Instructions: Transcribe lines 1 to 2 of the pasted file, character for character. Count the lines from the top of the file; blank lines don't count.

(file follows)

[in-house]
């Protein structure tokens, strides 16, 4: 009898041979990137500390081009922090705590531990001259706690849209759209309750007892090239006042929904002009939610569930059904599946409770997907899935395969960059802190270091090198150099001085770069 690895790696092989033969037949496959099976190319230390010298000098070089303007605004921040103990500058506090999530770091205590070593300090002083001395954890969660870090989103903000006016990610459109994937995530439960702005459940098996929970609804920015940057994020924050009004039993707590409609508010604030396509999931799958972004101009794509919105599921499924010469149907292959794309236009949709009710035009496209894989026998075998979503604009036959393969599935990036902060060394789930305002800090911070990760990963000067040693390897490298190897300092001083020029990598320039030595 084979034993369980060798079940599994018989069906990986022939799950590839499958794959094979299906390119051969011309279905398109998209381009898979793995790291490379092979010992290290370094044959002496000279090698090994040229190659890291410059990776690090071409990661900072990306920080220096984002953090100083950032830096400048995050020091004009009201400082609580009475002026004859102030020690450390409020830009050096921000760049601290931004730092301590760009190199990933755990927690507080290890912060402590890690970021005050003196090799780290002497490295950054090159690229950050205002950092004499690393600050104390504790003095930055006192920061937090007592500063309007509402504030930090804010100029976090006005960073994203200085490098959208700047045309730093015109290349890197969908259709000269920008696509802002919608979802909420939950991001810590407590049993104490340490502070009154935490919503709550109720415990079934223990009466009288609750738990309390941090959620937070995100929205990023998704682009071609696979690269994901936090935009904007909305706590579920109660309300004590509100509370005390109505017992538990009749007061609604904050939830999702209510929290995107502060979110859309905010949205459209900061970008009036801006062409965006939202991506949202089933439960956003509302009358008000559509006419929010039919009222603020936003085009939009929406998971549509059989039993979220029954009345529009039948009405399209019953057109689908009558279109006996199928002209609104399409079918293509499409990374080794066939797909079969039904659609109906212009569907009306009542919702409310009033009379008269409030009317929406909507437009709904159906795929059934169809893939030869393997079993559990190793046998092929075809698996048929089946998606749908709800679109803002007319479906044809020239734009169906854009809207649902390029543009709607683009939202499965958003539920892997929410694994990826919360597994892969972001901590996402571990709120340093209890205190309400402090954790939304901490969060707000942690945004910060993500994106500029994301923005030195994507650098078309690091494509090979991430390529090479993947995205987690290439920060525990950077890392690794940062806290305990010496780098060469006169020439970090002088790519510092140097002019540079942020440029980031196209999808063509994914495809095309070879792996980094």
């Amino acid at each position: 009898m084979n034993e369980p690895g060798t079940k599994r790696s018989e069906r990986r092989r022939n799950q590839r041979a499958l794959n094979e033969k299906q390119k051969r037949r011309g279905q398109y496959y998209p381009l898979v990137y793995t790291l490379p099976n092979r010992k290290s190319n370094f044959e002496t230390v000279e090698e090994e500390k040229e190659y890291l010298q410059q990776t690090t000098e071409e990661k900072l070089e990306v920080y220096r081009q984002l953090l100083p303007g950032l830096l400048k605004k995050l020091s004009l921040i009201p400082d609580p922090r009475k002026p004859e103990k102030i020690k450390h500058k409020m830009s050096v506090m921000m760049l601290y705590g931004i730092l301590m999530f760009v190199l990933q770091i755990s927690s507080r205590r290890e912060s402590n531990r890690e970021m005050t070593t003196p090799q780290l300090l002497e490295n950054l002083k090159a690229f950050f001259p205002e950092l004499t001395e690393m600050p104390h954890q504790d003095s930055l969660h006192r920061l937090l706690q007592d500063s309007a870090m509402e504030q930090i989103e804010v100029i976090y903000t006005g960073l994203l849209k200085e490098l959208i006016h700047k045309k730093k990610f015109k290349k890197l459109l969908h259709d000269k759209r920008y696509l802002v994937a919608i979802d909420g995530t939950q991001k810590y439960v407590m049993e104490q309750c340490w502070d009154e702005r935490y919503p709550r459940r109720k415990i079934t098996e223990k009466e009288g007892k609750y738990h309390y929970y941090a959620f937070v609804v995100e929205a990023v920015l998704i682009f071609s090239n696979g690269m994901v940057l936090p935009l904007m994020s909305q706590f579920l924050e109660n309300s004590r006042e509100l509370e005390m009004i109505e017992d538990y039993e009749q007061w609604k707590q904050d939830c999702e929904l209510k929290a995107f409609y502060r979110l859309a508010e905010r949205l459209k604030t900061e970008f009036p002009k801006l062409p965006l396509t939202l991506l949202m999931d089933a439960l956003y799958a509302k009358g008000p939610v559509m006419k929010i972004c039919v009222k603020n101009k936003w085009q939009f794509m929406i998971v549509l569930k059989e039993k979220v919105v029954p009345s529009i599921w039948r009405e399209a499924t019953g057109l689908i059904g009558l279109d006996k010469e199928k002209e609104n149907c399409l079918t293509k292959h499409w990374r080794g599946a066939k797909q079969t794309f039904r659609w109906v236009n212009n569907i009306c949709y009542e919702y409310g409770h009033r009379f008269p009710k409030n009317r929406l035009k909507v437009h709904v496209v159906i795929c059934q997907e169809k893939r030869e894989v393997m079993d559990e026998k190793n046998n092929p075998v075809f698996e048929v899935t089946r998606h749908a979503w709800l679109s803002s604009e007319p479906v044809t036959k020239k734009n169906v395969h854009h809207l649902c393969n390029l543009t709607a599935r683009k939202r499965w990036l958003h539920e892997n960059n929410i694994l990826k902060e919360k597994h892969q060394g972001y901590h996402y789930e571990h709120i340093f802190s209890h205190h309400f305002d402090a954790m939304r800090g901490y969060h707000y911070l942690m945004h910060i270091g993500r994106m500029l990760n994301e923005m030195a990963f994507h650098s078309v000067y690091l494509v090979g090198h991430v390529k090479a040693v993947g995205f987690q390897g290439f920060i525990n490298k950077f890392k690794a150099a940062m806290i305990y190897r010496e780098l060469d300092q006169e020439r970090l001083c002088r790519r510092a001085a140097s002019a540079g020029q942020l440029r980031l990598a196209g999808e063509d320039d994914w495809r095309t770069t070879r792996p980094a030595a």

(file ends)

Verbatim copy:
[in-house]
């Protein structure tokens, strides 16, 4: 009898041979990137500390081009922090705590531990001259706690849209759209309750007892090239006042929904002009939610569930059904599946409770997907899935395969960059802190270091090198150099001085770069 690895790696092989033969037949496959099976190319230390010298000098070089303007605004921040103990500058506090999530770091205590070593300090002083001395954890969660870090989103903000006016990610459109994937995530439960702005459940098996929970609804920015940057994020924050009004039993707590409609508010604030396509999931799958972004101009794509919105599921499924010469149907292959794309236009949709009710035009496209894989026998075998979503604009036959393969599935990036902060060394789930305002800090911070990760990963000067040693390897490298190897300092001083020029990598320039030595 084979034993369980060798079940599994018989069906990986022939799950590839499958794959094979299906390119051969011309279905398109998209381009898979793995790291490379092979010992290290370094044959002496000279090698090994040229190659890291410059990776690090071409990661900072990306920080220096984002953090100083950032830096400048995050020091004009009201400082609580009475002026004859102030020690450390409020830009050096921000760049601290931004730092301590760009190199990933755990927690507080290890912060402590890690970021005050003196090799780290002497490295950054090159690229950050205002950092004499690393600050104390504790003095930055006192920061937090007592500063309007509402504030930090804010100029976090006005960073994203200085490098959208700047045309730093015109290349890197969908259709000269920008696509802002919608979802909420939950991001810590407590049993104490340490502070009154935490919503709550109720415990079934223990009466009288609750738990309390941090959620937070995100929205990023998704682009071609696979690269994901936090935009904007909305706590579920109660309300004590509100509370005390109505017992538990009749007061609604904050939830999702209510929290995107502060979110859309905010949205459209900061970008009036801006062409965006939202991506949202089933439960956003509302009358008000559509006419929010039919009222603020936003085009939009929406998971549509059989039993979220029954009345529009039948009405399209019953057109689908009558279109006996199928002209609104399409079918293509499409990374080794066939797909079969039904659609109906212009569907009306009542919702409310009033009379008269409030009317929406909507437009709904159906795929059934169809893939030869393997079993559990190793046998092929075809698996048929089946998606749908709800679109803002007319479906044809020239734009169906854009809207649902390029543009709607683009939202499965958003539920892997929410694994990826919360597994892969972001901590996402571990709120340093209890205190309400402090954790939304901490969060707000942690945004910060993500994106500029994301923005030195994507650098078309690091494509090979991430390529090479993947995205987690290439920060525990950077890392690794940062806290305990010496780098060469006169020439970090002088790519510092140097002019540079942020440029980031196209999808063509994914495809095309070879792996980094």